Tuesday, November 20, 2012

Arrow "Pilot" Review - Lost and Found

The Man in the Hood- Courtesy EW.com
Imagine the prospect of the superhero that has your back. Except Oliver Queen has his own agenda, focused on corruption in the heart of where he grew up. Many would know Arrow from Justin Hartley's representation on Smallville, but the pilot was far from that persona. There is a dark edgier side to Arrow which probably caused the writers to strip away the 'green' image. He is a many shades of grey Arrow and as the creators explained, they need to go in that direction.

Stephen Amell has a lot going for him other than his rocking bod. He introduces a new perspective to a hero complex that is more human than anyone would expect. Off the comic pages the pilot opens to a mad man running through what seemed like a deserted island. You hear 'mad man' because that was my first impression of this person with a long beard, dirty musky face and ruffled clothing suited for time deserted on an island. Did a picture of Toma Hanks's "Cast Away" come to mind? This movie showcased the length a man can endure for survival.

Unlike any traditional story, Oliver was lost and not in the literal sense. He had probably lost his sense of humanity, shooting arrows that created an instant fire. How long was he there? What happened to this lost man? Already you form a connection with the plot. When Oliver alerted a random boat off coast to help his escape, his transformation back home was flawless. Does he now shake off the years of struggle that caused his hard appearance. His body aimed to be the perfection women fall for, but he was far from perfect. His bruises protruding through the cracks.

We learn this lost man had a family; a mother and sister, but we did not know what he had lost. Five years is a long time to survive. A long time to watch over your own back and to be alone. No one really knew from his return how much Oliver suffered. His scars alone tell you a story, or even a cautionary tale. We were introduced to Oliver's new life. Everyone else had time to move on, build a career, start a family and waste their lives away. It's difficult to put yourself in the frame mind of this boy turned man. Some people take longer to grow up.

We also learn from some well placed flashbacks, that Oliver was spoiled-rich. His ex-girlfriend Laurel now despises him for sleeping with her sister and blames him for her death. Every emotion is expected.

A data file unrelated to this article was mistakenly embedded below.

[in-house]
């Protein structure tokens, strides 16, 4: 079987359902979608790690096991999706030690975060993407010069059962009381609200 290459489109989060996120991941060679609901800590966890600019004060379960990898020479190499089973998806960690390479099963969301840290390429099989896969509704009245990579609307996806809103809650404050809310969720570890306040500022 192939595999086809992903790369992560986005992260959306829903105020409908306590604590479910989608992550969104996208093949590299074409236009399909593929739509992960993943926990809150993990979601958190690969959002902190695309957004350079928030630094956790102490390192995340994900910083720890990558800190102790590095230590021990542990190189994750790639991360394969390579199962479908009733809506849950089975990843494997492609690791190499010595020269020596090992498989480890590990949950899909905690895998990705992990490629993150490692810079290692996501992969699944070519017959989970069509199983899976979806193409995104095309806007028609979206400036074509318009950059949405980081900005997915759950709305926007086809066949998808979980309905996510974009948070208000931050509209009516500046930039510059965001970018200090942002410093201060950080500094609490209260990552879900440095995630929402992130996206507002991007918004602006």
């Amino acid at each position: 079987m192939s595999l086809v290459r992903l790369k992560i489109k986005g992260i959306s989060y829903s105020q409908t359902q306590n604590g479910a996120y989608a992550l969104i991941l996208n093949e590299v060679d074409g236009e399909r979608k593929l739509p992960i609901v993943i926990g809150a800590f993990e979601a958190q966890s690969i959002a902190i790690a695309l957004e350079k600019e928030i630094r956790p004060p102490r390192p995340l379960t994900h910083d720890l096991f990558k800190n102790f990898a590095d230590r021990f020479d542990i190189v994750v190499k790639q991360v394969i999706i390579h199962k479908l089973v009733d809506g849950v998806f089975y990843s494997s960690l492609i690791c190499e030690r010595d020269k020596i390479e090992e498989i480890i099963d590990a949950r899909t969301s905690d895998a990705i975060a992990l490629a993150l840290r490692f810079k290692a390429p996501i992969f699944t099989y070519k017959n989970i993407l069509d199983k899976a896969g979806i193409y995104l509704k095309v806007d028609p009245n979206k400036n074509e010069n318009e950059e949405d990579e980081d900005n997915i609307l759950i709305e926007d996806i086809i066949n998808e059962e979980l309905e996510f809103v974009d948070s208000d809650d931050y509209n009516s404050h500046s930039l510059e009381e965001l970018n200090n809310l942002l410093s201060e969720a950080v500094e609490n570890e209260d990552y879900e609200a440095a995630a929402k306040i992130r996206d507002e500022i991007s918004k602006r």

"Did you even try to save her"

Words uttered from Sara's father as the memories of his daughter filled his brain causing him to act irrationally. Already I wonder why this man was put on Oliver's case, when Oliver was abducted. He's too close to the matter. 'A man in a hood' Nowadays anything is possible. Why the hood? Why so specific? Does it represent an icon of what he was on the island? Can we say that Oliver is sane? He witnessed his father's suicide so that he could barely survive. Is there something slightly off about Oliver's prophecies? Maybe his time on the island made him the opposite of insane. Maybe he's more focused on what his father tried to tell him.

There were also two identities Oliver portrayed; the strong alpha male out to make his city right and the arrogant boy. He showed us his true identity. It's clever watching Oliver train his body then execute relentlessly and escape someone who was looking out for him. This series provides so many arcs for exploration that you lavish at the many possibilities. The strength of this series also lies in the family ties. Learning his mother moved on, you can somewhat understand, but it was troubling to accept. Along with his sister's escapades.

As Arrow risked his neck for his first mission, we can only see a taste of what is to come. As a pilot, Arrow not only pulls you in, but pushes you along for the ride. You dare not touch that remote, because one missed scene would feel as though you missed out so much. Lurking in the dark in the end, Oliver/Arrow may have discovered his ex and his best friend's affair. Still it only seeks to add layers to this already complex character.

Series Premiere "Pilot"
5 Stars

Lexa

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